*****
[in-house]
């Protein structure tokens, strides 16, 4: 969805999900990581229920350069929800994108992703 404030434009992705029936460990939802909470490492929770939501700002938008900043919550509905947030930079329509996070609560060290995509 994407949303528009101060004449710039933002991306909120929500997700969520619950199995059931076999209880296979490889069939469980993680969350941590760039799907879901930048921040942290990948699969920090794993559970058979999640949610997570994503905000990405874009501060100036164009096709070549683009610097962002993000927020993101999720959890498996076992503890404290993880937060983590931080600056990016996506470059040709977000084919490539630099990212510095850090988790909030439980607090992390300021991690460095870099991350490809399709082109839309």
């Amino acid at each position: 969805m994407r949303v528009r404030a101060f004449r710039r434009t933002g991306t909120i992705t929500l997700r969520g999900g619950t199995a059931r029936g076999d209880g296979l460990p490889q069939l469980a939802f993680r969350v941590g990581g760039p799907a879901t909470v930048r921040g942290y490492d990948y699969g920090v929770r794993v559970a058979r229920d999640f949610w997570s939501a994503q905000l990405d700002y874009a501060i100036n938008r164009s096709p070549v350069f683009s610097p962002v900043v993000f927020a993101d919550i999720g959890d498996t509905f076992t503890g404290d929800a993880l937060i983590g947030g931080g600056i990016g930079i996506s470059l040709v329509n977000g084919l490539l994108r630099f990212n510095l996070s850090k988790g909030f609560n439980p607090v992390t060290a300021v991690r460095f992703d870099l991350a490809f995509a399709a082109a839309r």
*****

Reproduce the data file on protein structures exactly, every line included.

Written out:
[in-house]
């Protein structure tokens, strides 16, 4: 969805999900990581229920350069929800994108992703 404030434009992705029936460990939802909470490492929770939501700002938008900043919550509905947030930079329509996070609560060290995509 994407949303528009101060004449710039933002991306909120929500997700969520619950199995059931076999209880296979490889069939469980993680969350941590760039799907879901930048921040942290990948699969920090794993559970058979999640949610997570994503905000990405874009501060100036164009096709070549683009610097962002993000927020993101999720959890498996076992503890404290993880937060983590931080600056990016996506470059040709977000084919490539630099990212510095850090988790909030439980607090992390300021991690460095870099991350490809399709082109839309």
């Amino acid at each position: 969805m994407r949303v528009r404030a101060f004449r710039r434009t933002g991306t909120i992705t929500l997700r969520g999900g619950t199995a059931r029936g076999d209880g296979l460990p490889q069939l469980a939802f993680r969350v941590g990581g760039p799907a879901t909470v930048r921040g942290y490492d990948y699969g920090v929770r794993v559970a058979r229920d999640f949610w997570s939501a994503q905000l990405d700002y874009a501060i100036n938008r164009s096709p070549v350069f683009s610097p962002v900043v993000f927020a993101d919550i999720g959890d498996t509905f076992t503890g404290d929800a993880l937060i983590g947030g931080g600056i990016g930079i996506s470059l040709v329509n977000g084919l490539l994108r630099f990212n510095l996070s850090k988790g909030f609560n439980p607090v992390t060290a300021v991690r460095f992703d870099l991350a490809f995509a399709a082109a839309r």